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Local star formation rate

  1. Nov 5, 2007 #1
    What is the estimated value of the local star formation rate (SFR) and how accurately do we know this number?
     
  2. jcsd
  3. Nov 5, 2007 #2

    Garth

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    The crudest of estimates divides the number of stars in the galaxy, OOM 1011, by the OOM age of the galaxy, 1010 years, and concludes that roughly on average 10 stars per year are formed in the whole galaxy.

    This, of course, does not take into account glactic history, which include star burst eras, or the local conditions, which may vary widely from ancient dust free globular star clusters, where there is virtually no star formation, to Giant Molecular Clouds such as the Orion nebula, where stars are observed today in the process of formation.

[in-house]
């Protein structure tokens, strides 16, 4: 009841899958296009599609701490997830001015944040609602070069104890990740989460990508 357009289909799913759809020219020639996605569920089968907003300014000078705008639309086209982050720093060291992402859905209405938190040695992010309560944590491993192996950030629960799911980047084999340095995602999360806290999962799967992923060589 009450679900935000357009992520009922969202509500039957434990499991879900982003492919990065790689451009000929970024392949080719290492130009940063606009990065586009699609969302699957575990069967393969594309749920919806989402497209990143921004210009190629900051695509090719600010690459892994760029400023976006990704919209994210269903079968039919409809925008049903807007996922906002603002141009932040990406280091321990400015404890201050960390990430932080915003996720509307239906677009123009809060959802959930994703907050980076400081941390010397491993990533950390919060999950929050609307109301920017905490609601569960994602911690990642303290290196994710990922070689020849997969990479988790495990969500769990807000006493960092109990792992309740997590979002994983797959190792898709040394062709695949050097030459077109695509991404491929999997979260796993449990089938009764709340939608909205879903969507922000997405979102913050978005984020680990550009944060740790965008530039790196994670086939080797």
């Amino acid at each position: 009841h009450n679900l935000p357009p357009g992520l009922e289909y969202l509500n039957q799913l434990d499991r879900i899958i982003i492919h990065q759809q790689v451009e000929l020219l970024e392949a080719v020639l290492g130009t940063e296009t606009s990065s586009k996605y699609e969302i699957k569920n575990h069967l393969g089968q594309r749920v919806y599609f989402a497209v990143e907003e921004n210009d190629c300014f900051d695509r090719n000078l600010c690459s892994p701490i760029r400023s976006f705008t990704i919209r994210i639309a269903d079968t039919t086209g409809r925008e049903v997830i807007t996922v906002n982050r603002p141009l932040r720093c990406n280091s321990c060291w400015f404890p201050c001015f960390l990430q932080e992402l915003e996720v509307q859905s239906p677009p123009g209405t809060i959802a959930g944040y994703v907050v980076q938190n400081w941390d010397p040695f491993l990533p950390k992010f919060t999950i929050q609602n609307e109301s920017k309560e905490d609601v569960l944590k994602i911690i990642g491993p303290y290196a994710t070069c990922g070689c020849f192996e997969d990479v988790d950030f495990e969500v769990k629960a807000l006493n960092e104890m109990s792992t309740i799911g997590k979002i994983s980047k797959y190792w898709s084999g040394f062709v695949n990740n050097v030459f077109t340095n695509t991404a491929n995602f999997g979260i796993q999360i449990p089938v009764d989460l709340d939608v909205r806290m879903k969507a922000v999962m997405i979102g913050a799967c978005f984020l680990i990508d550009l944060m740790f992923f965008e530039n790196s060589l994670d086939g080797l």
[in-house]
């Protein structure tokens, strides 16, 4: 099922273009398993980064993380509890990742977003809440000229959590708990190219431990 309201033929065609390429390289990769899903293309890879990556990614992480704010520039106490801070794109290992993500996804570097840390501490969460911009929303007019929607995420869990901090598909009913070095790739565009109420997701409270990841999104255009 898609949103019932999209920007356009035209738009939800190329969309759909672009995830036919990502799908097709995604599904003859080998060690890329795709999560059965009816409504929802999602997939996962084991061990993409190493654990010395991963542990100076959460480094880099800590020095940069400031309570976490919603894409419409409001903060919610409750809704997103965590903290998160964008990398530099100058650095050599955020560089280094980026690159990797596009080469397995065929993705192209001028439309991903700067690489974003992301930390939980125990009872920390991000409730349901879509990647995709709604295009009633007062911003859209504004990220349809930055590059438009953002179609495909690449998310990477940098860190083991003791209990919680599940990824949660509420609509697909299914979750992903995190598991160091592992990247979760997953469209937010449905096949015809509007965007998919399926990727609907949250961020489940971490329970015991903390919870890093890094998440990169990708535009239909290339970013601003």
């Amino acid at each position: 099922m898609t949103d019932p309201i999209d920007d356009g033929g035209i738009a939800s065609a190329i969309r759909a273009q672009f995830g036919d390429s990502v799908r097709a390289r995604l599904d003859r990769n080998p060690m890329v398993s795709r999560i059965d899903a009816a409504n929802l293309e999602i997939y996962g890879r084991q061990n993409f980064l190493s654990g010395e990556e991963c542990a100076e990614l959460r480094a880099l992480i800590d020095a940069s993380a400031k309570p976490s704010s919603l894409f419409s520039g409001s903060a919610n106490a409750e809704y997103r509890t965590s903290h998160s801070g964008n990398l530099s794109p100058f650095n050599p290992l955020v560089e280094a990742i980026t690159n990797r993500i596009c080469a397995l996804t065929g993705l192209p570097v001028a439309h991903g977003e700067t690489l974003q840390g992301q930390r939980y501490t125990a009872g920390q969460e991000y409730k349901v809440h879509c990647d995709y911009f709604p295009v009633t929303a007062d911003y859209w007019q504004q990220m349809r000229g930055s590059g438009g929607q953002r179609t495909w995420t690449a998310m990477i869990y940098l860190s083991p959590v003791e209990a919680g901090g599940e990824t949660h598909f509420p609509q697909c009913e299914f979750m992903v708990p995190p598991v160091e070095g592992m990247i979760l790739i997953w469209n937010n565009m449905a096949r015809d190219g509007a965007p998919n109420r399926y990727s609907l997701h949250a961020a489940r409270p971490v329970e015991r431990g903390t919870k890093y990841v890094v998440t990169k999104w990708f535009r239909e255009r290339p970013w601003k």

Garth
     
  4. Nov 6, 2007 #3
    what is OOM?
     
  5. Nov 6, 2007 #4

    mgb_phys

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    Order Of Magnitude - also known as WAG (wild ass guess)

    The sun is in a pretty quiet region - star formation is normally associated with hydrogen clouds.
    You can estimate SFR from either H-balmer spectra from all the newly ionized hydrogen or from Radio obs of star forming clouds.
     
    Last edited: Nov 6, 2007
  6. Nov 6, 2007 #5

    Garth

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    Order Of Magnitude; a crude estimate in the 'ball park' as they say to within a factor of ten.

    Garth
    Edit: mgb_phys beat me to it!

    Garth
     
  7. Nov 6, 2007 #6
    Thank you very much
     
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